The theme of housing as an obstacle took different shapes from different participants. When asked, “What are your three most important concerns of aging out?” several participants simply said “Housing.” Other residents made statements such as, “Figuring out where I’m going to live.” Another resident said, “Finding an apartment.” For the purpose of this qualitative study, these examples of anticipated obstacles from residents were grouped into the recurring theme of housing. We grouped other similar identified concerns into recurring themes as well. For example, “Going to college” or “Getting into culinary school or finishing school” were all grouped into the recurring theme of education.
Aging out of the foster care system is a tricky and problematic issue that has multifactorial influences. The consensus is that the most pressing concern is housing stability. To address this issue, housing programs have been developed to aid this problem. The Public Housing and Housing Choice Voucher Program Section VIII is a government-subsidized housing program that normally requires tenants to pay 30% of their adjusted gross income. Many foster youth are eligible for the program, and in some cases, they are given preference over others who apply.
In most communities, demand for this type of housing often exceeds the supply. Furthermore, this housing arrangement often provides an inflexible selection of housing locations, unhealthy living conditions or necessary support systems that foster care “graduates” may need for successful development. While somewhat stable, the negative impacts of Section VIII housing may outweigh the positive impacts as poor living conditions may lead to poor physical and mental health: which directly affect the foster resident’s capacity to continue employment and education.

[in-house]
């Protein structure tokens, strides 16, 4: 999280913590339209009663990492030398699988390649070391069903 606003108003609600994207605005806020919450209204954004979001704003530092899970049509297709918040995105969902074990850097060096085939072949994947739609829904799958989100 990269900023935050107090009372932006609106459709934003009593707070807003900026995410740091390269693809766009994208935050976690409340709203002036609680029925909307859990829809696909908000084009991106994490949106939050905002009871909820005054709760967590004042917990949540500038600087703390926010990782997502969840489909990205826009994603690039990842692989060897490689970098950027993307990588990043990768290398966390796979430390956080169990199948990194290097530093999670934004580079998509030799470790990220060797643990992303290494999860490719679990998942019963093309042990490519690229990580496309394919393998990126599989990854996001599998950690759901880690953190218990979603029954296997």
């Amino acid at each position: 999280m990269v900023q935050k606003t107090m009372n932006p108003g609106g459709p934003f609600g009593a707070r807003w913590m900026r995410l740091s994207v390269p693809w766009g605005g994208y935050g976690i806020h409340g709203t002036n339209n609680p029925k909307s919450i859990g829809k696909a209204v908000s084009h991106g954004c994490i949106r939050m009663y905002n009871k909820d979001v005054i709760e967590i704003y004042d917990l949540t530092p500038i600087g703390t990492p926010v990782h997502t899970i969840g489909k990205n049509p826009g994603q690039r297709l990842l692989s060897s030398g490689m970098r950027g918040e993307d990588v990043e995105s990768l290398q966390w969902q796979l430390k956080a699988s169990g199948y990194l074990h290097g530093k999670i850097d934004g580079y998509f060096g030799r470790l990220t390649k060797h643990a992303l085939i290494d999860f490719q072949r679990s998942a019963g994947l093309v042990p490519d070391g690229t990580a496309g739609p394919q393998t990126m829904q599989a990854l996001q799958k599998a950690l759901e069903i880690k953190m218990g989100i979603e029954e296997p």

The development of Independent Living Programs was thought to be another solution to some of the housing difficulties faced by transitioning foster youth. Independent Living Programs exist to help bridge the gap for foster care graduates attempting to achieve self-sufficiency but who are not ready yet. These programs allow residents to live alone or with roommates in dwellings with an employee, usually social staff, living on site. Support is provided to the residents in the form of classes on life skills, employment, money management and interpersonal skill building. However, the competence and accessibility of these transitional programs vary significantly not only by region, but also by county of residency. Large urban areas are, unsurprisingly, home to the largest populations of foster youth in the United States.
Housing grants are less available in these costly, urban areas and certain benefits are available only to youth with specific qualifications such as full-time education or employment. The stipulations placed to received benefits from certain programs potentially could end up excluding those who are in the most dire need. This is further evidenced by surveys of former or current foster youth that reveal a large gap between the number of foster youth aging out who need transitional housing and the number who ultimately receive it.
Many youth find that transitioning to financial self-sufficiency can be abrupt as they are asked to find secure and safe housing. These youth are left with limited resources and ineffective housing programs which leave them at heightened risk of experiencing homelessness or unstable. dangerous situation. It is estimated that 25% to 50% of foster residents aging out of programs have couch-crashed, moved regularly, had trouble paying rent or faced eviction in the past.
While our study has not been published, we have collected and analyzed the data. Through it, we found that foster care residents view housing as the most intimidating aspect of aging out of the foster care system. While intuitively, it could be assumed that housing would pose a significant issue, it was very important for us to speak directly to the children preparing to leave the foster care system and hear firsthand their experiences. The aging out process is one of the most crucial parts in these foster children’s lives, and the housing crisis, along with all the dangers and risks it poses to their well-being, needs to be addressed urgently.